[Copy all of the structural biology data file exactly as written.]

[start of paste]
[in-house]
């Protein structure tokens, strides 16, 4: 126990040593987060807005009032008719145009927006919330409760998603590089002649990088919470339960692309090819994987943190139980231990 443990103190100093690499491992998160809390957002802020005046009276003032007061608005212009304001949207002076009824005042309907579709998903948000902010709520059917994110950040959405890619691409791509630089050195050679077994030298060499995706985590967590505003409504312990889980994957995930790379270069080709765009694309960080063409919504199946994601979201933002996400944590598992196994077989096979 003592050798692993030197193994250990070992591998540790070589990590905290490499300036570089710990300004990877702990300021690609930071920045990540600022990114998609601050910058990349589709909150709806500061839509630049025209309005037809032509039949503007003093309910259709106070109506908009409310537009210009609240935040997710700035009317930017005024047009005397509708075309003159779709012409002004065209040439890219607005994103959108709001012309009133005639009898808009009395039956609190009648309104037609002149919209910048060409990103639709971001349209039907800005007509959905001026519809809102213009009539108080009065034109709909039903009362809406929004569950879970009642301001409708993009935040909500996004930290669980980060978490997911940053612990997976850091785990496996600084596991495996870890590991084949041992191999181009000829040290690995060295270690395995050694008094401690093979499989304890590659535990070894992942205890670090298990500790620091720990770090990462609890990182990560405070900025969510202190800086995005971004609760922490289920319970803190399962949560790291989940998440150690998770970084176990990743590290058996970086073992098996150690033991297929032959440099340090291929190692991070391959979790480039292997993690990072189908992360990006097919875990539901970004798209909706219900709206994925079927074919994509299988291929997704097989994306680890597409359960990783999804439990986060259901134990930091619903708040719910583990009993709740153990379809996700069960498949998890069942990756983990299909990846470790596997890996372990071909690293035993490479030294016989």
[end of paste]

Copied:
[in-house]
């Protein structure tokens, strides 16, 4: 126990040593987060807005009032008719145009927006919330409760998603590089002649990088919470339960692309090819994987943190139980231990 443990103190100093690499491992998160809390957002802020005046009276003032007061608005212009304001949207002076009824005042309907579709998903948000902010709520059917994110950040959405890619691409791509630089050195050679077994030298060499995706985590967590505003409504312990889980994957995930790379270069080709765009694309960080063409919504199946994601979201933002996400944590598992196994077989096979 003592050798692993030197193994250990070992591998540790070589990590905290490499300036570089710990300004990877702990300021690609930071920045990540600022990114998609601050910058990349589709909150709806500061839509630049025209309005037809032509039949503007003093309910259709106070109506908009409310537009210009609240935040997710700035009317930017005024047009005397509708075309003159779709012409002004065209040439890219607005994103959108709001012309009133005639009898808009009395039956609190009648309104037609002149919209910048060409990103639709971001349209039907800005007509959905001026519809809102213009009539108080009065034109709909039903009362809406929004569950879970009642301001409708993009935040909500996004930290669980980060978490997911940053612990997976850091785990496996600084596991495996870890590991084949041992191999181009000829040290690995060295270690395995050694008094401690093979499989304890590659535990070894992942205890670090298990500790620091720990770090990462609890990182990560405070900025969510202190800086995005971004609760922490289920319970803190399962949560790291989940998440150690998770970084176990990743590290058996970086073992098996150690033991297929032959440099340090291929190692991070391959979790480039292997993690990072189908992360990006097919875990539901970004798209909706219900709206994925079927074919994509299988291929997704097989994306680890597409359960990783999804439990986060259901134990930091619903708040719910583990009993709740153990379809996700069960498949998890069942990756983990299909990846470790596997890996372990071909690293035993490479030294016989």